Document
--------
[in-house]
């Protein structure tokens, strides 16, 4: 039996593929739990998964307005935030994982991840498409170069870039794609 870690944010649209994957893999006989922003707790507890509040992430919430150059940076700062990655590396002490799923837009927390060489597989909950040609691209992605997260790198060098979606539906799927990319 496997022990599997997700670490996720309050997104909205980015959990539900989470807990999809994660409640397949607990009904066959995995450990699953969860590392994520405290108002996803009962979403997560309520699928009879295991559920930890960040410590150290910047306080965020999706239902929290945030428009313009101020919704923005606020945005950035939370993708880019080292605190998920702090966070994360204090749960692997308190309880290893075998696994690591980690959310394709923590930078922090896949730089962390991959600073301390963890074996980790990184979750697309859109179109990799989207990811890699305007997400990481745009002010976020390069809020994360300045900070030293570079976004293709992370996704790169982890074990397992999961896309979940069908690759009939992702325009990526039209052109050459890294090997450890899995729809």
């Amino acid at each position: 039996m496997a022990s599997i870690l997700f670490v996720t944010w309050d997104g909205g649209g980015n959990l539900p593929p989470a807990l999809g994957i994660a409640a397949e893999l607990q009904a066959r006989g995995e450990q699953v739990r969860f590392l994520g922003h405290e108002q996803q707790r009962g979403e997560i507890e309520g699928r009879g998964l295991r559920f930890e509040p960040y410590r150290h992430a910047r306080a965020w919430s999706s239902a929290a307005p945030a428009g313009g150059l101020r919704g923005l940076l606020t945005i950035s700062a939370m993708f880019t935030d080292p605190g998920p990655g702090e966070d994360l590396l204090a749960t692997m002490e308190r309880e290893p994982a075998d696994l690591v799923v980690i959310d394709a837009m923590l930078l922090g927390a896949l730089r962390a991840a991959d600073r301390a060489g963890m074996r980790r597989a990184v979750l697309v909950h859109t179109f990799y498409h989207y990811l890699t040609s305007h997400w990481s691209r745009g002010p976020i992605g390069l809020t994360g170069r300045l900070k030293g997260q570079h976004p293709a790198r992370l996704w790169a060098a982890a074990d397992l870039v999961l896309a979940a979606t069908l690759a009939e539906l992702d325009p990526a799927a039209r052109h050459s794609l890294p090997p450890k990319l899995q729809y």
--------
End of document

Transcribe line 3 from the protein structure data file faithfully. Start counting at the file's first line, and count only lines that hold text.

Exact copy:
């Amino acid at each position: 039996m496997a022990s599997i870690l997700f670490v996720t944010w309050d997104g909205g649209g980015n959990l539900p593929p989470a807990l999809g994957i994660a409640a397949e893999l607990q009904a066959r006989g995995e450990q699953v739990r969860f590392l994520g922003h405290e108002q996803q707790r009962g979403e997560i507890e309520g699928r009879g998964l295991r559920f930890e509040p960040y410590r150290h992430a910047r306080a965020w919430s999706s239902a929290a307005p945030a428009g313009g150059l101020r919704g923005l940076l606020t945005i950035s700062a939370m993708f880019t935030d080292p605190g998920p990655g702090e966070d994360l590396l204090a749960t692997m002490e308190r309880e290893p994982a075998d696994l690591v799923v980690i959310d394709a837009m923590l930078l922090g927390a896949l730089r962390a991840a991959d600073r301390a060489g963890m074996r980790r597989a990184v979750l697309v909950h859109t179109f990799y498409h989207y990811l890699t040609s305007h997400w990481s691209r745009g002010p976020i992605g390069l809020t994360g170069r300045l900070k030293g997260q570079h976004p293709a790198r992370l996704w790169a060098a982890a074990d397992l870039v999961l896309a979940a979606t069908l690759a009939e539906l992702d325009p990526a799927a039209r052109h050459s794609l890294p090997p450890k990319l899995q729809y």